Even if she had wanted the job though, it doesn’t look like she’d of lasted long. Most Puerto Ricans were against her taking the office since they view her as having been too close to the governor and largely implicit in his scandals.

Meanwhile, Puerto Rico’s First Lady is hosting some what of a farewell at San Juan’s convention center.

According to her office, the First Lady wanted to thank supporters at a small farewell event in the city’s convention center. A few dozen people showed up to the event – illustrating how little support the governor has left in the island.

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Today, Puerto Rico Celebrates Emancipation Day–the Day When the Island Officially Abolished Slavery

Things That Matter

Today, Puerto Rico Celebrates Emancipation Day–the Day When the Island Officially Abolished Slavery

Photo via George W. Davis, Public Domain

Today, March 22nd marks Día de la Abolición de Esclavitud in Puerto Rico–the date that marks the emancipation of slaves in Puerto Rico. In Puerto Rico, enslaved peoples were emancipated in 1873–a full decade after the U.S. officially abolished slavery. But unlike the U.S. mainland, Puerto Rico celebrates today as an official holiday, where many businesses are closed.

The emancipation of Puerto Rican slaves was a very different process than the United States’. For one, the emancipation was gradual and over three years.

When the Spanish government abolished slavery in Puerto Rico 1873, enslaved men and women had to buy their freedom. The price was set by their “owners”. The way the emancipated slaves bought their freedom was through a process that was very similar to sharecropping in the post-war American south. Emancipated slaves farmed, sold goods, and worked in different trades to “buy” their freedom.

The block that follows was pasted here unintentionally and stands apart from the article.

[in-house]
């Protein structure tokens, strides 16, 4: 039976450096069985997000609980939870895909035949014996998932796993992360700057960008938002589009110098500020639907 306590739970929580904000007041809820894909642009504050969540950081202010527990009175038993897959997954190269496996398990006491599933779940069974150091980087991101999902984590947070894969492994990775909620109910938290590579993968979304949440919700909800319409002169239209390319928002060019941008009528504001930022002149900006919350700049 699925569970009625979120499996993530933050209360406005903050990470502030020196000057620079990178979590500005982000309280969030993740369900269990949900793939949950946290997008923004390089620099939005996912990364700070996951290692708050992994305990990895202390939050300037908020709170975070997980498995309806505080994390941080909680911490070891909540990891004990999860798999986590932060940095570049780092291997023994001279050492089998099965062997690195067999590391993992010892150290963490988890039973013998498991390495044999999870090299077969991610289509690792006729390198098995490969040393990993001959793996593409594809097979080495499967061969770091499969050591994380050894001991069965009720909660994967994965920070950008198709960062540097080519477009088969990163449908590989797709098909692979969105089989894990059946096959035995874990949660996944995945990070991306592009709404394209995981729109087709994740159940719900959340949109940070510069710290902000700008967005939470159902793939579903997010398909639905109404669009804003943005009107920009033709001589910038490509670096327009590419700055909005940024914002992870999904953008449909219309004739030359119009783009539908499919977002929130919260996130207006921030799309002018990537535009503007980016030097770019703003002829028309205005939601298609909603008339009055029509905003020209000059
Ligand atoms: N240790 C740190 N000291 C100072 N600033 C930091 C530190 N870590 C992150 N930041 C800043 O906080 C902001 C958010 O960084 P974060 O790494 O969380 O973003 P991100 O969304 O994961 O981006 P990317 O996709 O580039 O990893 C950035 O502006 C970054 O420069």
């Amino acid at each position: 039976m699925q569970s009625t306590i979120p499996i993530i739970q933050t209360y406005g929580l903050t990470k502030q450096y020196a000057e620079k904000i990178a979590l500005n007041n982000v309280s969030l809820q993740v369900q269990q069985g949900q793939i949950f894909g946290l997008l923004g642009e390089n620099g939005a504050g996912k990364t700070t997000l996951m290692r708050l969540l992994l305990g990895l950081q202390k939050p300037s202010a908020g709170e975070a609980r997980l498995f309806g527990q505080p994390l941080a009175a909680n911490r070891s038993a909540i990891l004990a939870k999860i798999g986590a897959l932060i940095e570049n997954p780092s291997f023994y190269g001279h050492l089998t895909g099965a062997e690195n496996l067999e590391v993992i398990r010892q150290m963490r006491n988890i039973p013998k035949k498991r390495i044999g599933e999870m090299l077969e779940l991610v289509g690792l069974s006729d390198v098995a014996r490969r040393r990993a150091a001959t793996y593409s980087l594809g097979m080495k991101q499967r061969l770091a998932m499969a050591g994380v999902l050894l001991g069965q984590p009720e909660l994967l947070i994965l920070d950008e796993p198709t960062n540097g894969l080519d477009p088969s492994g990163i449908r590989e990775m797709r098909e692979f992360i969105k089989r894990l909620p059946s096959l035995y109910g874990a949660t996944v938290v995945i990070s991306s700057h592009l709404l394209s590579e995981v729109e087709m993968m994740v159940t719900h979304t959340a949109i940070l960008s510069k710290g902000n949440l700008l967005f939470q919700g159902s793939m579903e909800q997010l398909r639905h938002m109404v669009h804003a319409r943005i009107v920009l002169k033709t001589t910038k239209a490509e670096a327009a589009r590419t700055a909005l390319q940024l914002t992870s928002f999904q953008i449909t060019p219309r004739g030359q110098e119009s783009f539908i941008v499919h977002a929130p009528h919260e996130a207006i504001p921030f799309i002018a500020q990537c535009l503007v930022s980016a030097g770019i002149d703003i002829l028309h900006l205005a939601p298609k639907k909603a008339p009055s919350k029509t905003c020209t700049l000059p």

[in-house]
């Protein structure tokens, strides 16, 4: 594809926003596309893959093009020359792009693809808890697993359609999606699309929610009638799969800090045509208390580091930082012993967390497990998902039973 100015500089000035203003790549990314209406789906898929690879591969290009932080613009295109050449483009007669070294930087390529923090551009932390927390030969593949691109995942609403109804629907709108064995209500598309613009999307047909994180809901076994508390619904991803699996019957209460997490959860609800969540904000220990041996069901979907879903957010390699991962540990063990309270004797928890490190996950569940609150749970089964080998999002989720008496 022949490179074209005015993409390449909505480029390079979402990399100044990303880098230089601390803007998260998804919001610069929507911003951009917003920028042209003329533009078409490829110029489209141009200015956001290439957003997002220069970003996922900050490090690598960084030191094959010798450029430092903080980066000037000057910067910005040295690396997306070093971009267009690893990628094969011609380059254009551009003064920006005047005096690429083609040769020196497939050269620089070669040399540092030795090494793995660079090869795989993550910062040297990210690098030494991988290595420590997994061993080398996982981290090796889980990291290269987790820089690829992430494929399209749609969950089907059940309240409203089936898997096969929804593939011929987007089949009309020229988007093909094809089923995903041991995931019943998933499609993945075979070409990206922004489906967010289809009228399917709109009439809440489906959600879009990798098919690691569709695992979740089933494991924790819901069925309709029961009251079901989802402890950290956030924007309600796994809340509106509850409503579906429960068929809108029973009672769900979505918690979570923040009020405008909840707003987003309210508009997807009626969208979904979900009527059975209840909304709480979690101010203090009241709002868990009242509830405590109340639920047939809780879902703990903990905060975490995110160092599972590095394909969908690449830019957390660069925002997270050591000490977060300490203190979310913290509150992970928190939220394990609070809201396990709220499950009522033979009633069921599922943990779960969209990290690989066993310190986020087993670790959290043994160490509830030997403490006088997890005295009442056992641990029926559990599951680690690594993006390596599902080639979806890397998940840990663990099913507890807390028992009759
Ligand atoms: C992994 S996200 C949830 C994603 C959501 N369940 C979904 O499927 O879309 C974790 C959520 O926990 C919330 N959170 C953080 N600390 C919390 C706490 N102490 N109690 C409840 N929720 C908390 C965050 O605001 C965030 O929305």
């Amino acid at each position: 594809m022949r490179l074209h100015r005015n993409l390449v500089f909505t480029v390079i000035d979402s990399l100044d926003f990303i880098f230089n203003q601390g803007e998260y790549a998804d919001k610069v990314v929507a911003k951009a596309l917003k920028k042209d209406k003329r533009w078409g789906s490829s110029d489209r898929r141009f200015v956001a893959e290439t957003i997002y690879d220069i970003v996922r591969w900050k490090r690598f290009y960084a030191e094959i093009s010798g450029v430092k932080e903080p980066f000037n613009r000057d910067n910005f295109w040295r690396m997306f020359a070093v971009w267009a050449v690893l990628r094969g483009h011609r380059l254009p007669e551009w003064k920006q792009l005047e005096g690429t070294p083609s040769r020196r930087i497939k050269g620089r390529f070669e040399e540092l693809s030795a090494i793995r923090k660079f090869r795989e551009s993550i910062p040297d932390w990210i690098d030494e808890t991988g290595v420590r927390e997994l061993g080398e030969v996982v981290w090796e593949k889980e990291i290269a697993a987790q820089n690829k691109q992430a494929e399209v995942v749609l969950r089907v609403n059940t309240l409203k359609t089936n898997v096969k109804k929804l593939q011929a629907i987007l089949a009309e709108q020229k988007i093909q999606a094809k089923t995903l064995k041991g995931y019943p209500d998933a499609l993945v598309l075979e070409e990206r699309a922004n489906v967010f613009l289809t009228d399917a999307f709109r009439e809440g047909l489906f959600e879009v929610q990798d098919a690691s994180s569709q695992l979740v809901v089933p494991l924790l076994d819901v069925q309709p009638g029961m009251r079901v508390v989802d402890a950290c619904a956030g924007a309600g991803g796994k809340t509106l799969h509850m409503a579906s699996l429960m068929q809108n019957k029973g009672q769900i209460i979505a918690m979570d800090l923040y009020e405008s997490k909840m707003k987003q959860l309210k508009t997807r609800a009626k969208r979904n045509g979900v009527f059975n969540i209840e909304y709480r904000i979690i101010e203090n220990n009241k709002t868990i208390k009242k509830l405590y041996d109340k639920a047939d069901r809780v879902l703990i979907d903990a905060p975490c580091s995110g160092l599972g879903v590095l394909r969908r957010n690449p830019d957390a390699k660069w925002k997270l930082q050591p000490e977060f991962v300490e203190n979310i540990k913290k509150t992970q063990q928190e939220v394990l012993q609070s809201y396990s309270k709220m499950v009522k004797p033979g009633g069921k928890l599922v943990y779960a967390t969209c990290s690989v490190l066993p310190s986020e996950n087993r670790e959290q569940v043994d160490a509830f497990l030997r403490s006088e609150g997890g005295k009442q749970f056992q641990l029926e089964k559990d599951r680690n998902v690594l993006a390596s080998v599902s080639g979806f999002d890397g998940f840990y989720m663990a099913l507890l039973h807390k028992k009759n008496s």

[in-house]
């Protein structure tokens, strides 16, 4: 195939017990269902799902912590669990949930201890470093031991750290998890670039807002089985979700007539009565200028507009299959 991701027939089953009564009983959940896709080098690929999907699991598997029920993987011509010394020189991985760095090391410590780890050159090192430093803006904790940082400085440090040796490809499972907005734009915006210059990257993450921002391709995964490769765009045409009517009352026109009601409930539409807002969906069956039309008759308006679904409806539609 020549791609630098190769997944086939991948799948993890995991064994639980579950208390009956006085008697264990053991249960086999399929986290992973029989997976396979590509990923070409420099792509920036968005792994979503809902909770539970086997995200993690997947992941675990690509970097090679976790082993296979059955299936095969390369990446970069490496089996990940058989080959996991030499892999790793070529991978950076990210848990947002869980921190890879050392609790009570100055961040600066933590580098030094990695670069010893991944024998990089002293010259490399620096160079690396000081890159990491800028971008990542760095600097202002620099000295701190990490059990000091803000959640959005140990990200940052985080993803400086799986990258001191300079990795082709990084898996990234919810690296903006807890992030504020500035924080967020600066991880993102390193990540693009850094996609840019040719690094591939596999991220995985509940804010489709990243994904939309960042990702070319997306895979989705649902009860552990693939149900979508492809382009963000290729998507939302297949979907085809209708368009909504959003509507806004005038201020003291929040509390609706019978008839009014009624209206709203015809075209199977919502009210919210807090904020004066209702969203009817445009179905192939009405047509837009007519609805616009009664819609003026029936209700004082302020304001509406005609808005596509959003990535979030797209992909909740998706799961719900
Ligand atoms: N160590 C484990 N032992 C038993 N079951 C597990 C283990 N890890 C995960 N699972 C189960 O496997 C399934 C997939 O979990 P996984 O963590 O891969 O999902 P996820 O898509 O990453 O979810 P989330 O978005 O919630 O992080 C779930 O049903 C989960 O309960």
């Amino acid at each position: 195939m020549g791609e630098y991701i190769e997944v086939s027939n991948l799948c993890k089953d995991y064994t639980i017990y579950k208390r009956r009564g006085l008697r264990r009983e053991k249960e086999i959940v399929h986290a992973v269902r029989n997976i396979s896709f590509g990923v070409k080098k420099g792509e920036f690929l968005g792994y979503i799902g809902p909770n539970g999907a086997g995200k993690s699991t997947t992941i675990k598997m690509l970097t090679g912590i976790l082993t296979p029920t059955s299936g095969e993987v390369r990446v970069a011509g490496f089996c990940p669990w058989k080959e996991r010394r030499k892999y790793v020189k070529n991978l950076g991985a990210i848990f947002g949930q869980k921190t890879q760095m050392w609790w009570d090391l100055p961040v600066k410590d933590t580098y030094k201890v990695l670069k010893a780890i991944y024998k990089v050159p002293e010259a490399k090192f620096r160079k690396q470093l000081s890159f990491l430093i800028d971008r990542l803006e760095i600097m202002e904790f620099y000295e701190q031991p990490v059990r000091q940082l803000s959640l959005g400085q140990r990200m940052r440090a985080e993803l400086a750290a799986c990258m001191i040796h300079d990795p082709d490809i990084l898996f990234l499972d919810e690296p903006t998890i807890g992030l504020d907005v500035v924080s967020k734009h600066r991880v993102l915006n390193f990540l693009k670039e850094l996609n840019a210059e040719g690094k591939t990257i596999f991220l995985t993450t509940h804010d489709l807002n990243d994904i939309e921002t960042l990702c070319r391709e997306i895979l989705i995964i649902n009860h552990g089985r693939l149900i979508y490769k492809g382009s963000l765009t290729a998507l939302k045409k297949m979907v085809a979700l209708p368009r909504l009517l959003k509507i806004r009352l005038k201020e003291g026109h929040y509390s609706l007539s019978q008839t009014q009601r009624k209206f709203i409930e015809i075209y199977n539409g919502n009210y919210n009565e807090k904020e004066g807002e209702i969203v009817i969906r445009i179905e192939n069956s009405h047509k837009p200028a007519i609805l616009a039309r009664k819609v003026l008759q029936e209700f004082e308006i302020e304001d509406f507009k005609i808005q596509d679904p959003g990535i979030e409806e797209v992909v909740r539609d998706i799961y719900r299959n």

In the same Spanish edict that abolished slavery, slaves over the age of 60 were automatically freed. Enslaved children who were 5-years-old and under were also automatically freed.

Today, Black and mixed-race Puerto Ricans of Black descent make up a large part of Puerto Rico’s population.

The legacy of enslaved Black Puerto Ricans is a strong one. Unlike the United States, Puerto Rico doesn’t classify race in such black-and-white terms. Puerto Ricans are taught that everyone is a mixture of three groups of people: white Spanish colonizers, Black African slaves, and the indigenous Taíno population.

African influences on Puerto Rican culture is ubiquitous and is present in Puerto Rican music, cuisine, and even in the way that the island’s language evolved. And although experts estimate that up to 60% of Puerto Ricans have significant African ancestry, almost 76% of Puerto Ricans identified as white only in the latest census poll–a phenomenon that many sociologists have blamed on anti-blackness.

On Puerto Rico’s Día de la Abolición de Esclavitud, many people can’t help but notice that the island celebrates a day of freedom and independence when they are not really free themselves.